Kernel.ClazzDevelopment.ClazzDefinitionDescriptorRecord

Kernel.CLDT.AdditiveSequenceableCollectionRecord
Kernel.CLDT.ArrayedCollectionRecord
Kernel.CLDT.ArrayJoinRecord
Kernel.CLDT.ArrayRecord
Kernel.CLDT.CollectionRecord
Kernel.CLDT.DictionaryRecord
Kernel.CLDT.KeyedCollectionRecord
Kernel.CLDT.OrderedCollectionRecord
Kernel.CLDT.ReferenceRecord
Kernel.CLDT.SequenceableCollectionRecord
Kernel.CLDT.SetRecord
Kernel.CLDT.SortedCollectionRecord
Kernel.CLDT.SystemDictionaryRecord
Kernel.CLDT.ZeeManyToManyStitchRecord
Kernel.CLDT.ZeeManyToOneStitchRecord
Kernel.CLDT.ZeeOneToManyStitchRecord
Kernel.CLDT.ZeeOneToOneStitchRecord
Kernel.CLDT.ZeePairJoinRecord
Kernel.CLDT.ZeeStitchRecord

Kernel.ZeeStore.ZeeMemoRecord

Perhaps these new tests should be incorporated into the tests for each  Kernel (sub)assembly.

TestSuiteTestCase added to ZeeTestTest

February 8, 2009

The new ZeeSuiteTestCase demonstrates the aboutToRun and finishedRun bugs that I found in the original SUnit, and therefore ZeeUnit, test suite.

Interestingly, it demonstrates the utility of clazz instance variables. In this case, a message (aboutToRun and finishedRun) was being sent to all descendants of TestCase instead of just the TestCase descendants whose instances were contained in  whatever TestSuite instance was being run.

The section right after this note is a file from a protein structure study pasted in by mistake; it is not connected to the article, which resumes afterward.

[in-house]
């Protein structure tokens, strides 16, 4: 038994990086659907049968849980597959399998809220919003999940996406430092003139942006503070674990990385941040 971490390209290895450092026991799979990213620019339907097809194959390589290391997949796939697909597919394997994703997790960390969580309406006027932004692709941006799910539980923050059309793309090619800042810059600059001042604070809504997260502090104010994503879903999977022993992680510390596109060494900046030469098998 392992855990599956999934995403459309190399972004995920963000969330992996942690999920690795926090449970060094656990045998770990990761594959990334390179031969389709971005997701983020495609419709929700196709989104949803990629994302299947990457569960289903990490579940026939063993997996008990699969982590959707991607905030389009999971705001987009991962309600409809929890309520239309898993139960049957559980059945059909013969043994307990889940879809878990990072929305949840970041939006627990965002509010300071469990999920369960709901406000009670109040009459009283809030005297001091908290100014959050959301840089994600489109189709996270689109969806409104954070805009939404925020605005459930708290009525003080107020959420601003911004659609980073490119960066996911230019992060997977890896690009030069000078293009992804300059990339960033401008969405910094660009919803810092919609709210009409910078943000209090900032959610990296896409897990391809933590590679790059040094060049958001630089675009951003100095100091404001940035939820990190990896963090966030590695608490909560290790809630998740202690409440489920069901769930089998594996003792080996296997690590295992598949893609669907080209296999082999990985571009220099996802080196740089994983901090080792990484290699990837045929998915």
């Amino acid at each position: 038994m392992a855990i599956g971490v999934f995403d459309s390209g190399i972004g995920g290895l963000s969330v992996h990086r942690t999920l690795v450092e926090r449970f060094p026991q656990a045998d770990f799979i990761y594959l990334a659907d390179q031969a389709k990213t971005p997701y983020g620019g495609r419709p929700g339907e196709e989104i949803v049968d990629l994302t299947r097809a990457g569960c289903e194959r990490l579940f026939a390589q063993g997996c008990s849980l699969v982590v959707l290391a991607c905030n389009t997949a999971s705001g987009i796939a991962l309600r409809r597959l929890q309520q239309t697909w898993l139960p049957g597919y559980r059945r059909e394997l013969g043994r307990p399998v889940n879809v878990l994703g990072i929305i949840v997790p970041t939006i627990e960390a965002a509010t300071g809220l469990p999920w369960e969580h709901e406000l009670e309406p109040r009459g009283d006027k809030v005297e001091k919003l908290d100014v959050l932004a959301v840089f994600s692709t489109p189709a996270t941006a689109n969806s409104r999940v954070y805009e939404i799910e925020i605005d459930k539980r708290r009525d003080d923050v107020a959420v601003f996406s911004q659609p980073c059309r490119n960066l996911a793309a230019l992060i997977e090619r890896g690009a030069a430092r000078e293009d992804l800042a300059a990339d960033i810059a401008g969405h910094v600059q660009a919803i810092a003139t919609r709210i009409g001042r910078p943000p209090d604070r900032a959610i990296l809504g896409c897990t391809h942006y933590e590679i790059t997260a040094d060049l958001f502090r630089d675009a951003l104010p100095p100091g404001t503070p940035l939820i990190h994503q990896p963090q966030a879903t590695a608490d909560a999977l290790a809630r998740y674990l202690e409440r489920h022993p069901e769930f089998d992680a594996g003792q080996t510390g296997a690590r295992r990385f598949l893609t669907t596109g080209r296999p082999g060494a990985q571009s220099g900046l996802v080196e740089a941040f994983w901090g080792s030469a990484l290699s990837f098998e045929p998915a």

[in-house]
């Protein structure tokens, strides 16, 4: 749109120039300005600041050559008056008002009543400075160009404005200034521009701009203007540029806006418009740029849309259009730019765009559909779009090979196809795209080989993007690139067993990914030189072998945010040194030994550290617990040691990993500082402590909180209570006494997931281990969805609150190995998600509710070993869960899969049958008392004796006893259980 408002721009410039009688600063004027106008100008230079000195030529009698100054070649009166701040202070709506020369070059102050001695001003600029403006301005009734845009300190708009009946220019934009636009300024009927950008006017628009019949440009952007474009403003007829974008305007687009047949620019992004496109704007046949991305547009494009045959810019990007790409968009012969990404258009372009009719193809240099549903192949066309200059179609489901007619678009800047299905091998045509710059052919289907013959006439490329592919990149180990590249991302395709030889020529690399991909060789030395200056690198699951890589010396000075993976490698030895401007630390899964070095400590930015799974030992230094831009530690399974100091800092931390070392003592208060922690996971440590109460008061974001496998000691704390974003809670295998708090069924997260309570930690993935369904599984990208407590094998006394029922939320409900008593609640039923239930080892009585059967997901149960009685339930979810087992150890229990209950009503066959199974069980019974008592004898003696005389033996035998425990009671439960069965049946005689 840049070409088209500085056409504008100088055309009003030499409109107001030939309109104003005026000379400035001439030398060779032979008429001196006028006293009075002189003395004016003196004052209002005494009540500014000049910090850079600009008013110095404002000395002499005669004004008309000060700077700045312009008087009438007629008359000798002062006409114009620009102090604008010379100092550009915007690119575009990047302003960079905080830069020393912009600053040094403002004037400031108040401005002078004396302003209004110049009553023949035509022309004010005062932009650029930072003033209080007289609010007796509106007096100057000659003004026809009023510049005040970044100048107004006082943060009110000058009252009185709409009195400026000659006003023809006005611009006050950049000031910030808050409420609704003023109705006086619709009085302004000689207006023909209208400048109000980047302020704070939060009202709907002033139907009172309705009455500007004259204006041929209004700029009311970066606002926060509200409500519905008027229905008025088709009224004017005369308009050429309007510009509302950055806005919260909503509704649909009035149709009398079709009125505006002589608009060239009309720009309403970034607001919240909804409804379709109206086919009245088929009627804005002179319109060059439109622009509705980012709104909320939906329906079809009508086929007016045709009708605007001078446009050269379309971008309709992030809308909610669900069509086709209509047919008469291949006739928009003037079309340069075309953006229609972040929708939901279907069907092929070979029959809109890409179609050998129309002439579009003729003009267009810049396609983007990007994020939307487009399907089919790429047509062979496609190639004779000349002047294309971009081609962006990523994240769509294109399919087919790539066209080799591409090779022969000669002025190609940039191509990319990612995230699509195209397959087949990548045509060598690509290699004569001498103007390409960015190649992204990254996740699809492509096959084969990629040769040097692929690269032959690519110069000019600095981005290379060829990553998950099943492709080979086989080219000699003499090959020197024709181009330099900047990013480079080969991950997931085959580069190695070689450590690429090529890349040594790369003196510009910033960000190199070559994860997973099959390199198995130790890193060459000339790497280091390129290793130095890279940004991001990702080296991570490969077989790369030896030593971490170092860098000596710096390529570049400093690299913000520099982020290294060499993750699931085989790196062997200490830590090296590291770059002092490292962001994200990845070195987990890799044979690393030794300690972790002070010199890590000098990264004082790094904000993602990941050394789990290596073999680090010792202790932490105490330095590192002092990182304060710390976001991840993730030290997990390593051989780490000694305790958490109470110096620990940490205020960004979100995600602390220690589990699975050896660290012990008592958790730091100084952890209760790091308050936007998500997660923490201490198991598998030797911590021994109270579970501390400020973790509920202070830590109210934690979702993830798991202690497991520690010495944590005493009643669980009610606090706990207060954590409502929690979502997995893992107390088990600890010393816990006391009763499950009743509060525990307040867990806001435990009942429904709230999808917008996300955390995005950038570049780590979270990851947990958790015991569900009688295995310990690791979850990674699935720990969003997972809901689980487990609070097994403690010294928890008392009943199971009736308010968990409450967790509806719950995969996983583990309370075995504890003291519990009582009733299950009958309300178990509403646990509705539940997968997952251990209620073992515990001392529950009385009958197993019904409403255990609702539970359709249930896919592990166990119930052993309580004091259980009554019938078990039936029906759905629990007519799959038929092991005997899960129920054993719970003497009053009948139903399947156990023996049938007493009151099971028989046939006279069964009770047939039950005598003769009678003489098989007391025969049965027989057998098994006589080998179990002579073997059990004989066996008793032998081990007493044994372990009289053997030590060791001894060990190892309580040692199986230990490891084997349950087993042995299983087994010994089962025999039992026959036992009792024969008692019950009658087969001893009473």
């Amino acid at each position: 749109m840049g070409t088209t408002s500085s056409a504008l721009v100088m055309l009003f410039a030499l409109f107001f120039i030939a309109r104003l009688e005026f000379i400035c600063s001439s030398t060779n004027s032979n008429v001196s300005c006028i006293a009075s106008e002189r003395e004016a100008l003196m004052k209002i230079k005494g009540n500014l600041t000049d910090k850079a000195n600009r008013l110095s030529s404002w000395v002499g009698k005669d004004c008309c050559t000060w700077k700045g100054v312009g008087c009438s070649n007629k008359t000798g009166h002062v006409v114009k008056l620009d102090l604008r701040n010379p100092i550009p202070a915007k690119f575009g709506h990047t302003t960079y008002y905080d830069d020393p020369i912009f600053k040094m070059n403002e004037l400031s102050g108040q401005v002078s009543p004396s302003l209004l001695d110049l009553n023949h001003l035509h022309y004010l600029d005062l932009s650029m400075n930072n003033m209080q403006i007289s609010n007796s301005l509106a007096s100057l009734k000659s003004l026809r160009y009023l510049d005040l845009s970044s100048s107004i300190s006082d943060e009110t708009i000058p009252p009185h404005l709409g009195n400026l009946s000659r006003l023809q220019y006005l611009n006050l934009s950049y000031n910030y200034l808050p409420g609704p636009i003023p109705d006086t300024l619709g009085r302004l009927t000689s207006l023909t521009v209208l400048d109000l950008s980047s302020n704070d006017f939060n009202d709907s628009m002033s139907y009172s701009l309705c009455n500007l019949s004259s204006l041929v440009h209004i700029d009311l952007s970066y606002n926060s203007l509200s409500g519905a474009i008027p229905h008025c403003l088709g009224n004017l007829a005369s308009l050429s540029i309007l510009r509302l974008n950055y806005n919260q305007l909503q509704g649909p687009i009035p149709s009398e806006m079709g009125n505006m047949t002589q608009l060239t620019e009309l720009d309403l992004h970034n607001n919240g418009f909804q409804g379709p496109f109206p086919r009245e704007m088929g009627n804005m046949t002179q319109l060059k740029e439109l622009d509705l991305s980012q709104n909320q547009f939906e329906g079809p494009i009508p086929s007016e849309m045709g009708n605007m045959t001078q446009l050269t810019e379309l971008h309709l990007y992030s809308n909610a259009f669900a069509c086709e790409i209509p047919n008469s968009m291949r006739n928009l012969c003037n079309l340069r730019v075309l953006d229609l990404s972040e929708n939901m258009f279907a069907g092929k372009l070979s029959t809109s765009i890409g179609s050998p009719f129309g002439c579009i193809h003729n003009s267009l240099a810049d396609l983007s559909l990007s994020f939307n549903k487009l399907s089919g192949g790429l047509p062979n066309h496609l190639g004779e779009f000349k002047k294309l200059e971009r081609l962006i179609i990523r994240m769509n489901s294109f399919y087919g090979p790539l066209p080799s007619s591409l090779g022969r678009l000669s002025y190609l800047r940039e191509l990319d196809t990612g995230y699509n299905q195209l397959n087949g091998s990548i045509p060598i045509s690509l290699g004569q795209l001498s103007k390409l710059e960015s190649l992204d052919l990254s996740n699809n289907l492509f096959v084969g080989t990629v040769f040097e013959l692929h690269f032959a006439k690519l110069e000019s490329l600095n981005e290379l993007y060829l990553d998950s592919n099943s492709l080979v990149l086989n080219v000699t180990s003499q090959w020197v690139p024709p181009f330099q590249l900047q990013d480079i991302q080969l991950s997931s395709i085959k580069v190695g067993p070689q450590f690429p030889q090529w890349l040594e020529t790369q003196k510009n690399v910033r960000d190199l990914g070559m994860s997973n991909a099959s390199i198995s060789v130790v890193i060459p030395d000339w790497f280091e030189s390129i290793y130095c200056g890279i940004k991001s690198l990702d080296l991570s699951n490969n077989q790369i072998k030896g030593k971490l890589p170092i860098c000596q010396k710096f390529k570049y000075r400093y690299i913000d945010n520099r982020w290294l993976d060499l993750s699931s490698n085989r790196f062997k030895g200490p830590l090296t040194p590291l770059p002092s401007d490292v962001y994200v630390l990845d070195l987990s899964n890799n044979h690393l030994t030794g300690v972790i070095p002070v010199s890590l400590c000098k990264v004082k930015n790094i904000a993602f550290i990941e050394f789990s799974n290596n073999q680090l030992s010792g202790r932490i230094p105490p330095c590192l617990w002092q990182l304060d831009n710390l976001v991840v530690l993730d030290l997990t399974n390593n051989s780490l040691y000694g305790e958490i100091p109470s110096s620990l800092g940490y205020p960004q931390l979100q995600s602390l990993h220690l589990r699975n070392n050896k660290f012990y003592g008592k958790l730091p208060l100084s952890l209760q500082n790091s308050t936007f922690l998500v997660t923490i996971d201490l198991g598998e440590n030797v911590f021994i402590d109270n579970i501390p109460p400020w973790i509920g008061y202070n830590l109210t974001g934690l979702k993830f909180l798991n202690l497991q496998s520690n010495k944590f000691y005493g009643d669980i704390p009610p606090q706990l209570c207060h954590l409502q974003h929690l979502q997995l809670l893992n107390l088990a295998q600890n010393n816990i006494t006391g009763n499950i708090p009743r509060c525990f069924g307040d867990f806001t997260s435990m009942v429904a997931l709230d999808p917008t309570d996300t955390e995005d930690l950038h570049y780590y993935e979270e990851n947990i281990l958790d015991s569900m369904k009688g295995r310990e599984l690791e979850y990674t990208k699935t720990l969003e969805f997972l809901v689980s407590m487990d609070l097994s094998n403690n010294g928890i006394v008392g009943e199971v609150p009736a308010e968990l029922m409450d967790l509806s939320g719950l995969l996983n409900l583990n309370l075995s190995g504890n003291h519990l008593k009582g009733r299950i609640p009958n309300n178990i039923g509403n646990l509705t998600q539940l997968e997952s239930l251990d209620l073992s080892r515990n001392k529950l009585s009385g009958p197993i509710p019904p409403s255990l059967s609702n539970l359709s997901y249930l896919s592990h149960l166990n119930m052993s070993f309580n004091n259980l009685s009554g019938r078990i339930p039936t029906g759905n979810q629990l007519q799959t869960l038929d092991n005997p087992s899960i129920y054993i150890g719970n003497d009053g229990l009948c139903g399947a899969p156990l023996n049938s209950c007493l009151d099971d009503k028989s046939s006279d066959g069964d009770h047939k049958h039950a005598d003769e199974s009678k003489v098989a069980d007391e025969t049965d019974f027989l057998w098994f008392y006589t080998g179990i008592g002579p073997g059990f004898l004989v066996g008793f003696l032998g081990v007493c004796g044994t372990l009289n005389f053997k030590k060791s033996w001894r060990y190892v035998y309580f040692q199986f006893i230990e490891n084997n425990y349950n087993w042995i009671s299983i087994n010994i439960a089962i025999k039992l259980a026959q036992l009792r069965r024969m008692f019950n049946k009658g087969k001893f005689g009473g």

I created a descendant — CountingTestCase — that contains two clazz instance variables (“ranAboutToRun” and “ranFinishedRun”). It hooks the aboutToRun and finishedRun clazz methods and, within each, sets the corresponding clazz instance variable before delegating to its superclazz (TestCase). It also contains a trivial instance method, “dummy”, that TestSuiteTestCase uses to instantiate test instances. I then created two descendants of CountingTestCase — “ShouldNotRunTestCase” and “ShouldRunTestCase”.

The tests within TestSuiteTestCase (there are currently four of them, two each for aboutToRun and finishedRun) create a new TestSuite and add an instance of ShouldRunTestCase that invokes the “dummy” test method. It then asserts that the ShouldRunTestCase clazz method was run and denies that the ShouldNotRunTestCase clazz method was run.

The initial version of ZeeTest (and SUnit) fails this test.

I then modified the aboutToRun and finishedRun instance methods of TestSuite to fix the problem (see the “Python closures and collections are broken” flame for more).

I then committed and pushed the new code to the git repository.

Now that this ZeeTest bug is fixed, I can resume working on the KernelTest.CLDTTest and KernelTest.AssemblySupportTest subassemblies.